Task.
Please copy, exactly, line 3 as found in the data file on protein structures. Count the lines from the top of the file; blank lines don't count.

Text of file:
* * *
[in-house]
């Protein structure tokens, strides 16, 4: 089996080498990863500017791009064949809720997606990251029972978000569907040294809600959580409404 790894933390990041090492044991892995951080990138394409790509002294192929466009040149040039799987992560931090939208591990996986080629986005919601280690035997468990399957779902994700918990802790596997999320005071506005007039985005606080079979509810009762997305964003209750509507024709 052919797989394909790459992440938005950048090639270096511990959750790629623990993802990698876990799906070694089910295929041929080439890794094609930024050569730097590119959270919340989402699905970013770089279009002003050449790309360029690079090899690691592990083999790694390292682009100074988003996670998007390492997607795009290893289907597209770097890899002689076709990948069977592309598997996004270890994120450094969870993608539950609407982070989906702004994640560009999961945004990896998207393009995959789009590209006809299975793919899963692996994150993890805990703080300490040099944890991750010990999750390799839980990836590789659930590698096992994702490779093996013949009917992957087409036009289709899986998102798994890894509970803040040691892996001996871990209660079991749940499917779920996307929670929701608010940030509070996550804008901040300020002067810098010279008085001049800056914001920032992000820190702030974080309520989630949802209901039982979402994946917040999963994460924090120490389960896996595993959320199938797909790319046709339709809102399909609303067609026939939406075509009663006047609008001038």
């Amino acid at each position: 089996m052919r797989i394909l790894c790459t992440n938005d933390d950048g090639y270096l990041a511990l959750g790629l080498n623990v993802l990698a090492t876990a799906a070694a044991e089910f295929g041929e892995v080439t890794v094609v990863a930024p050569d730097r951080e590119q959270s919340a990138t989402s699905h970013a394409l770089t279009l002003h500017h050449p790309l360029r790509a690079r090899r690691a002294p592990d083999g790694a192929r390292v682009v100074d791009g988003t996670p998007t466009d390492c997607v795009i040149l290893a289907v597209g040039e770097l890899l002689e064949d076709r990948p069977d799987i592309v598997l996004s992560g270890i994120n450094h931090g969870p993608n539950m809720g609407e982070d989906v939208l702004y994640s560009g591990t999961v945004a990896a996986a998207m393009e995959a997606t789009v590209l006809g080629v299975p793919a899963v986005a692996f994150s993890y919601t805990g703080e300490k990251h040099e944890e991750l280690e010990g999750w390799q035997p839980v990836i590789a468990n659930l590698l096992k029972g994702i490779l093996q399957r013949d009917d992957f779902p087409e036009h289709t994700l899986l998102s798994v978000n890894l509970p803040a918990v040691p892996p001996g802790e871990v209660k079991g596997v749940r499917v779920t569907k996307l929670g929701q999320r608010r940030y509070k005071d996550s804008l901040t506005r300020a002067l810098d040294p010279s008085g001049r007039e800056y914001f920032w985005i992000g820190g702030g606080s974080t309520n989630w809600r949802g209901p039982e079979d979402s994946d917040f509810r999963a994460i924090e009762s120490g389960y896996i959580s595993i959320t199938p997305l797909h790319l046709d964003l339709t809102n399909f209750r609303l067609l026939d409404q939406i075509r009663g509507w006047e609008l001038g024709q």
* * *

């Amino acid at each position: 089996m052919r797989i394909l790894c790459t992440n938005d933390d950048g090639y270096l990041a511990l959750g790629l080498n623990v993802l990698a090492t876990a799906a070694a044991e089910f295929g041929e892995v080439t890794v094609v990863a930024p050569d730097r951080e590119q959270s919340a990138t989402s699905h970013a394409l770089t279009l002003h500017h050449p790309l360029r790509a690079r090899r690691a002294p592990d083999g790694a192929r390292v682009v100074d791009g988003t996670p998007t466009d390492c997607v795009i040149l290893a289907v597209g040039e770097l890899l002689e064949d076709r990948p069977d799987i592309v598997l996004s992560g270890i994120n450094h931090g969870p993608n539950m809720g609407e982070d989906v939208l702004y994640s560009g591990t999961v945004a990896a996986a998207m393009e995959a997606t789009v590209l006809g080629v299975p793919a899963v986005a692996f994150s993890y919601t805990g703080e300490k990251h040099e944890e991750l280690e010990g999750w390799q035997p839980v990836i590789a468990n659930l590698l096992k029972g994702i490779l093996q399957r013949d009917d992957f779902p087409e036009h289709t994700l899986l998102s798994v978000n890894l509970p803040a918990v040691p892996p001996g802790e871990v209660k079991g596997v749940r499917v779920t569907k996307l929670g929701q999320r608010r940030y509070k005071d996550s804008l901040t506005r300020a002067l810098d040294p010279s008085g001049r007039e800056y914001f920032w985005i992000g820190g702030g606080s974080t309520n989630w809600r949802g209901p039982e079979d979402s994946d917040f509810r999963a994460i924090e009762s120490g389960y896996i959580s595993i959320t199938p997305l797909h790319l046709d964003l339709t809102n399909f209750r609303l067609l026939d409404q939406i075509r009663g509507w006047e609008l001038g024709q």